Statement of Earnings Data:(1)

 

 

 

 

 

 

 

 

 

 

 

Net sales

 

$

1,178,771

 

$

1,288,583

 

$

1,505,573

 

$

1,586,297

 

$

1,573,076

 

Gross profit

 

577,005

 

640,302

 

723,675

 

771,680

 

713,266

 

Operating profit

 

120,490

 

155,517

 

153,077

 

169,330

 

56,172

 

Interest expense

 

17,237

 

14,664

 

17,443

 

22,138

 

23,701

 

Earnings before income taxes, minority interest and cumulative effect of accounting change(2)(4)

 

108,289

 

142,557

 

136,893

 

149,076

 

32,027

 

Earnings before minority interest and cumulative effect of accounting change

 

68,006

 

89,525

 

86,516

 

96,154

 

24,252

 

Net earnings(3)

 

68,006

 

57,772

 

86,351

 

96,514

 

24,857

 

Basic net earnings per common share before cumulative effect of accounting change

 

$

1.45

 

$

1.94

 

$

1.89

 

$

2.24

 

$

0.61

 

Cumulative effect of accounting
change(3)

 

 

(0.69

)

 

 

 

 

 

$

1.45

 

$

1.25

 

$

1.89

 

$

2.24

 

$

0.61

 

Diluted net earnings per common share before cumulative effect of accounting change

 

$

1.44

 

$

1.92

 

$

1.88

 

$

2.22

 

$

0.60

 

Cumulative effect of accounting
change(3)

 

 

(0.68

)

 

 

 

 

 

$

1.44

 

$

1.24

 

$

1.88

 

$

2.22

 

$

0.60

 

Cash dividends paid, per share

 

$

0.20

 

$

0.22

 

$

0.28

 

$

0.36

 

$

0.44

 

Basic weighted average number of common shares outstanding

 

47,056

 

46,256

 

45,771

 

43,136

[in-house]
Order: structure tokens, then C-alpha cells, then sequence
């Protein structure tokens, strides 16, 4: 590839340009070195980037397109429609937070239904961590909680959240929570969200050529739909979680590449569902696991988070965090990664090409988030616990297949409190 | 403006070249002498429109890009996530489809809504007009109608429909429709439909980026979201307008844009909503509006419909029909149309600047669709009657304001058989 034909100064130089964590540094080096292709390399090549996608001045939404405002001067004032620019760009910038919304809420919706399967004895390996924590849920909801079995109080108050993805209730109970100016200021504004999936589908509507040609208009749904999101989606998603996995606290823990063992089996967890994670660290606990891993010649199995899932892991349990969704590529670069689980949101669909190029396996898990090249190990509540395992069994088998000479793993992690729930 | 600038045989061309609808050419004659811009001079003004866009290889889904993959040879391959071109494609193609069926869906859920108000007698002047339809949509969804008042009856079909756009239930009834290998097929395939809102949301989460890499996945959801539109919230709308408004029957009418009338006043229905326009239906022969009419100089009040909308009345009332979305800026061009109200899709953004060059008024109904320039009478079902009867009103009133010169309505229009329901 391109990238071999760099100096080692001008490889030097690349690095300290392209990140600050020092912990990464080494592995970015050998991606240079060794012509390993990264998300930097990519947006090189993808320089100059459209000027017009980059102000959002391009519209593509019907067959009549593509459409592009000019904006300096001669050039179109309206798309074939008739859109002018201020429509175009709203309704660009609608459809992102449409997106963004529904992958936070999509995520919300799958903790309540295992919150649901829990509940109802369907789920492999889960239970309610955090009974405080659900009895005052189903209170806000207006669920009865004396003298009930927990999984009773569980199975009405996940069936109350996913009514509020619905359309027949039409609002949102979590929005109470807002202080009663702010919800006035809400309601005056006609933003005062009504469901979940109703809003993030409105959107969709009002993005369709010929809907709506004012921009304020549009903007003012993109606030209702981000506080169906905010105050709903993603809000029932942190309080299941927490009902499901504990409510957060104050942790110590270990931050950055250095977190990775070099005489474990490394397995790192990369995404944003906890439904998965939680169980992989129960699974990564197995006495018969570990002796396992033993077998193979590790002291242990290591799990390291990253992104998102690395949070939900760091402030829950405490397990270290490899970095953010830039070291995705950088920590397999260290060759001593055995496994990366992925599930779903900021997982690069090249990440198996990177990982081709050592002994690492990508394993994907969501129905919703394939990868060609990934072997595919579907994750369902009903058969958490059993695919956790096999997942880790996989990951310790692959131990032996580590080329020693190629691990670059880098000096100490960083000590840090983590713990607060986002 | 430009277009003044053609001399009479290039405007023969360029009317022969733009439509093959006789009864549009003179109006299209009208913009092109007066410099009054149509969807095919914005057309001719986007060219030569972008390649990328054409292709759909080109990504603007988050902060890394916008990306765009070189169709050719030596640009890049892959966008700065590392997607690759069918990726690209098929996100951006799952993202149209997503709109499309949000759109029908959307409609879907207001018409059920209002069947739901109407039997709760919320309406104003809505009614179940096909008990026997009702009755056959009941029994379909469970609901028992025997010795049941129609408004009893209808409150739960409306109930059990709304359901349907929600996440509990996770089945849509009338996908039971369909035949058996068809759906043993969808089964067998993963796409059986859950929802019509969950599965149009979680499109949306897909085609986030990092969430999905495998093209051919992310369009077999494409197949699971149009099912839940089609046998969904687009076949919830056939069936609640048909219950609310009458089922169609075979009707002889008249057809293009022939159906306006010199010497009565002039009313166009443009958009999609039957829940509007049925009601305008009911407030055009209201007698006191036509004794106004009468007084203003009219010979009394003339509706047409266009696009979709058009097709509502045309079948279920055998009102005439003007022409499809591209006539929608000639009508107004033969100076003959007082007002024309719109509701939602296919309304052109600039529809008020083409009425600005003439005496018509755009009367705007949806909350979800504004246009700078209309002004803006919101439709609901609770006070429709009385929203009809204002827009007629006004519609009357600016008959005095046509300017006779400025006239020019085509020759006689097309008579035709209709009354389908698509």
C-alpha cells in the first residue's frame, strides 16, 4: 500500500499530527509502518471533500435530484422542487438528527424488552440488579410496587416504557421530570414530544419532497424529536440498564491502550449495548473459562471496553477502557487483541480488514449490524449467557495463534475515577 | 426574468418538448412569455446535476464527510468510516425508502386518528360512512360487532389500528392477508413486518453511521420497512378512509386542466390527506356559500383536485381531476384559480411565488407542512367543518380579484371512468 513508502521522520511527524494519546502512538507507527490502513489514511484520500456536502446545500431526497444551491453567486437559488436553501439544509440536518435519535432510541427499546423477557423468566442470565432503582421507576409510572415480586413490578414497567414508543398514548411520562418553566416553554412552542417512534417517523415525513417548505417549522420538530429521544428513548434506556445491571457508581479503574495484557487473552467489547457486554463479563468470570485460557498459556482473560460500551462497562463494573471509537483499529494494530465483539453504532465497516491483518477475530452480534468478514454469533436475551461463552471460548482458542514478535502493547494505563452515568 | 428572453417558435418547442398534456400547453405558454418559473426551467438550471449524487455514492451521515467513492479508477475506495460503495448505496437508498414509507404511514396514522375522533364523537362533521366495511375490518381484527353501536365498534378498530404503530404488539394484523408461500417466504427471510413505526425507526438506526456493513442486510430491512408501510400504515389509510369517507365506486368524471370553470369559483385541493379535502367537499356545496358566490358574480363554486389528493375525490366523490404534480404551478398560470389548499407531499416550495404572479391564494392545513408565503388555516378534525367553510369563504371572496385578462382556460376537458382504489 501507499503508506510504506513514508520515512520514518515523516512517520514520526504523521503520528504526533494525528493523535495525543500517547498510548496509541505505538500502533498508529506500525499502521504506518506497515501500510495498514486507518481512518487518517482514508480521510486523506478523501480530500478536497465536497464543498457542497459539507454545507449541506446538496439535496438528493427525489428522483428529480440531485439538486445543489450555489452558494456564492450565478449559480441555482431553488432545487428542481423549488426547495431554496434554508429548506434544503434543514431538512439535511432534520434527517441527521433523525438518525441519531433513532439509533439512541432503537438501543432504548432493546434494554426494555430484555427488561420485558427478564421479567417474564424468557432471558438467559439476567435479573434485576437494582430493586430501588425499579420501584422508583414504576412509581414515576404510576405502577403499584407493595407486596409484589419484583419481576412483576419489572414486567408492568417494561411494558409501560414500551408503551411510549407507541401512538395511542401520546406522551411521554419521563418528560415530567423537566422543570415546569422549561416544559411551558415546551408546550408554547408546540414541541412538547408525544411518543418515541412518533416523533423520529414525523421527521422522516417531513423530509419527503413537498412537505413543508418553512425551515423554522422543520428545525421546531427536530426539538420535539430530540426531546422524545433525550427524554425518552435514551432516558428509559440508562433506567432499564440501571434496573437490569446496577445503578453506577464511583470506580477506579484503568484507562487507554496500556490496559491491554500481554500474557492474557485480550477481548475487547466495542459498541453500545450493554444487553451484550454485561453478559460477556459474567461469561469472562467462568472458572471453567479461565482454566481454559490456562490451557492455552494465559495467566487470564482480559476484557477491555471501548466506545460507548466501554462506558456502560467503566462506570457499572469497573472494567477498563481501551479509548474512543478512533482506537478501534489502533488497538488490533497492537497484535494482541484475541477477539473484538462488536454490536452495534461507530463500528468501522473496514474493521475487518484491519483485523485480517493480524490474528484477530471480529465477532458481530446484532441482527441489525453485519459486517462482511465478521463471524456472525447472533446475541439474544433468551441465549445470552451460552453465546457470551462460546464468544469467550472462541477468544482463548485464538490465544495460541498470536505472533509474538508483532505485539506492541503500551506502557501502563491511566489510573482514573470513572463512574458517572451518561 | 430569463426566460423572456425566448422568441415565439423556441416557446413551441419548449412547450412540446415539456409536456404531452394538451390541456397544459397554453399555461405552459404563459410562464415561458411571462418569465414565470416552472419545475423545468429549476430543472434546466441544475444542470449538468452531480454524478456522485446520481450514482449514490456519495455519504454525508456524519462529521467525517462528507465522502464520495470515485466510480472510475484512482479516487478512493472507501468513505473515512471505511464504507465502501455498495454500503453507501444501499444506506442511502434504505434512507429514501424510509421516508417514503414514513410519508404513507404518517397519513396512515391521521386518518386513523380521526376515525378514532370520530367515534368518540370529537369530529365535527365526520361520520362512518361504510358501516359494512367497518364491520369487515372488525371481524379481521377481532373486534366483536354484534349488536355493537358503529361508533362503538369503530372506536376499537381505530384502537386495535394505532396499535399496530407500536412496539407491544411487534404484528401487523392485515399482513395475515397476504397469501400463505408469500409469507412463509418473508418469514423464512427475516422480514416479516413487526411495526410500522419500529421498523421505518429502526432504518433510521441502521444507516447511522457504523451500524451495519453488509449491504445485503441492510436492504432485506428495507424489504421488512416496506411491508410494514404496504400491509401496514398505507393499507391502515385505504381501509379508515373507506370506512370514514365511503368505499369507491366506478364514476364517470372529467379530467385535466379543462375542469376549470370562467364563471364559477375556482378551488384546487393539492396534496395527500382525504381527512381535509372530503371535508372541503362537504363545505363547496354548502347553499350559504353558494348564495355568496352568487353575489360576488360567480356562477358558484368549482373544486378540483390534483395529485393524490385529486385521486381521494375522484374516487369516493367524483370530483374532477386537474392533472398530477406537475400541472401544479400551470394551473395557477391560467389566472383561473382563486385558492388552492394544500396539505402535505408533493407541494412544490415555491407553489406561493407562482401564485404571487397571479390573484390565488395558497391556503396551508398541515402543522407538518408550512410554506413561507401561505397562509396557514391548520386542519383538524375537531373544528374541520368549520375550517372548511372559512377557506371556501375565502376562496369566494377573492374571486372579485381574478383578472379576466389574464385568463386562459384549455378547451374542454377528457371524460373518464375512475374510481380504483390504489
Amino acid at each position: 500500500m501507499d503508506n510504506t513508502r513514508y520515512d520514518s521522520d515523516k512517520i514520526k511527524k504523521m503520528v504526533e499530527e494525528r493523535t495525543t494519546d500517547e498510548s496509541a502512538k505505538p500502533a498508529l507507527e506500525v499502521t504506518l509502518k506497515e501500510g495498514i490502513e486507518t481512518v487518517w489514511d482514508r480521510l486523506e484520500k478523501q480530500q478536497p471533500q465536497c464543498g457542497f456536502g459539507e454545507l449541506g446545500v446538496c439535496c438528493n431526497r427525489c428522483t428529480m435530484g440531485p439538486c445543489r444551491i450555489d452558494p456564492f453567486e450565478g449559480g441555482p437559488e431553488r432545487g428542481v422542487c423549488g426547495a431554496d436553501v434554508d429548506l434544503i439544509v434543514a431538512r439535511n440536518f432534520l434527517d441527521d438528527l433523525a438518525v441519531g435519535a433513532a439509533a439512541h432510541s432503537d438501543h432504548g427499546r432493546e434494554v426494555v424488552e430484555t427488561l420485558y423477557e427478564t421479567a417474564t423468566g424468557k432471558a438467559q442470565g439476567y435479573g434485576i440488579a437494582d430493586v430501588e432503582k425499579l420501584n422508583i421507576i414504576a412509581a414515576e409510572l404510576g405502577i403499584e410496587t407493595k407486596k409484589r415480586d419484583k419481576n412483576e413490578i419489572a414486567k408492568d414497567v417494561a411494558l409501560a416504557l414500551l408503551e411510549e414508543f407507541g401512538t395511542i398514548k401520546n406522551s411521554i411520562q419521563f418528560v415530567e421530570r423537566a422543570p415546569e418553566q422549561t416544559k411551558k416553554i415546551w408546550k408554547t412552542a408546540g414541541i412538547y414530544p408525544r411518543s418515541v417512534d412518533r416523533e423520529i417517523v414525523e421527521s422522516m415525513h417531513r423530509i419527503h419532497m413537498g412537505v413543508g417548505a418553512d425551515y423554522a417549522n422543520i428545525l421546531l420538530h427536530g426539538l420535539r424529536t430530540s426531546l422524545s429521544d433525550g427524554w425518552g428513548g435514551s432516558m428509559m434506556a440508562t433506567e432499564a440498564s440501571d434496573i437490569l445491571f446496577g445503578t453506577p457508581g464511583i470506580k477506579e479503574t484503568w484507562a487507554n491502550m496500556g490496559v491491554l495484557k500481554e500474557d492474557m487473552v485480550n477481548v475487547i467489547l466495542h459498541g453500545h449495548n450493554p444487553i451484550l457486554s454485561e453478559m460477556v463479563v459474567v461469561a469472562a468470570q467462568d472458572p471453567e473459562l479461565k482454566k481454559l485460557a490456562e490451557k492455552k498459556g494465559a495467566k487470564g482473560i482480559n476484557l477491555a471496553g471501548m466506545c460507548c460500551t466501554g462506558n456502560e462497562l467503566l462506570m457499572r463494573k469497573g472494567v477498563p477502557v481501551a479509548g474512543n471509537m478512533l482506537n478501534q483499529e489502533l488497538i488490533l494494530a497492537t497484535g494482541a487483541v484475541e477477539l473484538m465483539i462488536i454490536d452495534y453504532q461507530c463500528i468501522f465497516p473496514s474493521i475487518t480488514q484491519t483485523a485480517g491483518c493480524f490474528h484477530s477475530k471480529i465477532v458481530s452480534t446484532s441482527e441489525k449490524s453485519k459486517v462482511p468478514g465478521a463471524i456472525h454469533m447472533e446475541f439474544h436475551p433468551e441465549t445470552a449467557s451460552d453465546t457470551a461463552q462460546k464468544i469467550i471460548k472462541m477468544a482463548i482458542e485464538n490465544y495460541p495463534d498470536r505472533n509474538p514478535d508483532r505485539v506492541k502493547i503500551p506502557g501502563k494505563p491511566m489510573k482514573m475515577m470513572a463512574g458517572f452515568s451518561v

40,956

 

Diluted weighted average number of common shares outstanding

 

47,205

 

46,515

 

46,027

 

43,556

 

41,176

 

Operating Data:

 

 

 

 

 

 

 

 

 

 

 

Gross profit margin

 

48.9

%

49.7

%

48.1

%

48.6

%

45.3

%

Operating profit margin

 

10.2

%

12.1

%

10.2

%

10.7

%

3.6

%

Capital expenditures

 

$

11,901

 

$

14,322

 

$

21,963

 

$

20,976

 

$

17,272

 

Depreciation and amortization

 

36,246

 

30,212

 

35,954

 

35,600

 

35,875

 

Balance Sheet Data:

 

 

 

 

 

 

 

 

 

 

 

Working capital

 

$

285,771

 

$

324,060

 

$

400,540

 

$

312,172

 

$

439,141

 

Total assets

 

804,781

 

860,084

 

1,127,963

 

1,075,820

 

1,116,520

 

Total debt

 

191,701

 

176,493

 

293,886

 

287,875

 

371,742

 

Total stockholders’ equity

 

468,063

 

507,852

 

588,970

 

521,349

 

493,824

 


(1)             Statement of Earnings Data includes the results of operations for periods subsequent to the respective purchase acquisitions of Midwest of Cannon Falls, Inc. acquired in April 2001, CBK, Ltd., LLC (now CBK Styles, Inc.) acquired in May 2002, Miles Kimball Company acquired in April 2003, Kaemingk B.V. acquired in June 2003, Walter Drake acquired in December 2003 and Edelman B.V. and Euro-Decor B.V. acquired in September 2004, none of which individually had a material effect on the Company’s results of operations in the period during which they occurred, or thereafter.

(2)             Fiscal 2002 pre-tax earnings include restructuring and impairment charges of approximately $14.1 million related to closure of the Company’s 62nd Street Chicago facility, other rationalization of the North American consumer wholesale business and certain changes in the European sector. Fiscal 2002 pre-tax earnings also include approximately $6.3 million and $5.0 million in charges to cost of sales for inventory revaluations related to the U.S. mass market and other marketplace conditions impacting realizable value of obsolete inventory. Fiscal 2003 pre-tax earnings include an impairment charge of $2.6 million as a result of putting Wax Lyrical into receivership. Fiscal 2004 pre-tax earnings include restructuring and impairment charges of $23.8 million related to manufacturing equipment impairment, closure of the Company’s Hyannis manufacturing facility, the discontinuance of the Canterbury® brand, and the closure of five of the Company’s candle outlet stores.